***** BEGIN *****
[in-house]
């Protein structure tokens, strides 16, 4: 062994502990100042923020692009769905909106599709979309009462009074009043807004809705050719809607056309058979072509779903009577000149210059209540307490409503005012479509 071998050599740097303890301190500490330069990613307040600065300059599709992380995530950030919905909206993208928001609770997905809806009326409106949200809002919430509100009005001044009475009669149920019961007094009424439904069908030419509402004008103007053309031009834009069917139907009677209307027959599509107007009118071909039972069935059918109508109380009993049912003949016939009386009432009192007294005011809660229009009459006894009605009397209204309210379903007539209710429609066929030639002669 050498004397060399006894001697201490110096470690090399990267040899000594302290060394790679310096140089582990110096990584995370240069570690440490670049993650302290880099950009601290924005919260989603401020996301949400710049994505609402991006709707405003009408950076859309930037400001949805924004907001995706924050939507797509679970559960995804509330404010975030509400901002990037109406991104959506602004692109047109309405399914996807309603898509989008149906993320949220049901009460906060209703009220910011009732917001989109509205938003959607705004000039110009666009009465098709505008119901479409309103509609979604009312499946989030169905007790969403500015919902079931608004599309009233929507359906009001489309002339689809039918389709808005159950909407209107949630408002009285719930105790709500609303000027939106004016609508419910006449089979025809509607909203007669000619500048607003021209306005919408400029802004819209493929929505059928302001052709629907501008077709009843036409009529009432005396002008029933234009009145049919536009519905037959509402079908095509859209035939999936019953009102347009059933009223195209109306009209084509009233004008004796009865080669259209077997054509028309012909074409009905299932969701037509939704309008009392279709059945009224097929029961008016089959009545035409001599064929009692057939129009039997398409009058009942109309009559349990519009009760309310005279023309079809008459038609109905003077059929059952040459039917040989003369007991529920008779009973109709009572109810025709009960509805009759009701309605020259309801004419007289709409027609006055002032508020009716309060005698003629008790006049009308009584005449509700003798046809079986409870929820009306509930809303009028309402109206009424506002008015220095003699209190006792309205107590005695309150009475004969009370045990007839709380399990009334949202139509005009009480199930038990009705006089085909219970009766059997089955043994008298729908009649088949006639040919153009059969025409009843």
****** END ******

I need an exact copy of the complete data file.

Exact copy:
[in-house]
């Protein structure tokens, strides 16, 4: 062994502990100042923020692009769905909106599709979309009462009074009043807004809705050719809607056309058979072509779903009577000149210059209540307490409503005012479509 071998050599740097303890301190500490330069990613307040600065300059599709992380995530950030919905909206993208928001609770997905809806009326409106949200809002919430509100009005001044009475009669149920019961007094009424439904069908030419509402004008103007053309031009834009069917139907009677209307027959599509107007009118071909039972069935059918109508109380009993049912003949016939009386009432009192007294005011809660229009009459006894009605009397209204309210379903007539209710429609066929030639002669 050498004397060399006894001697201490110096470690090399990267040899000594302290060394790679310096140089582990110096990584995370240069570690440490670049993650302290880099950009601290924005919260989603401020996301949400710049994505609402991006709707405003009408950076859309930037400001949805924004907001995706924050939507797509679970559960995804509330404010975030509400901002990037109406991104959506602004692109047109309405399914996807309603898509989008149906993320949220049901009460906060209703009220910011009732917001989109509205938003959607705004000039110009666009009465098709505008119901479409309103509609979604009312499946989030169905007790969403500015919902079931608004599309009233929507359906009001489309002339689809039918389709808005159950909407209107949630408002009285719930105790709500609303000027939106004016609508419910006449089979025809509607909203007669000619500048607003021209306005919408400029802004819209493929929505059928302001052709629907501008077709009843036409009529009432005396002008029933234009009145049919536009519905037959509402079908095509859209035939999936019953009102347009059933009223195209109306009209084509009233004008004796009865080669259209077997054509028309012909074409009905299932969701037509939704309008009392279709059945009224097929029961008016089959009545035409001599064929009692057939129009039997398409009058009942109309009559349990519009009760309310005279023309079809008459038609109905003077059929059952040459039917040989003369007991529920008779009973109709009572109810025709009960509805009759009701309605020259309801004419007289709409027609006055002032508020009716309060005698003629008790006049009308009584005449509700003798046809079986409870929820009306509930809303009028309402109206009424506002008015220095003699209190006792309205107590005695309150009475004969009370045990007839709380399990009334949202139509005009009480199930038990009705006089085909219970009766059997089955043994008298729908009649088949006639040919153009059969025409009843």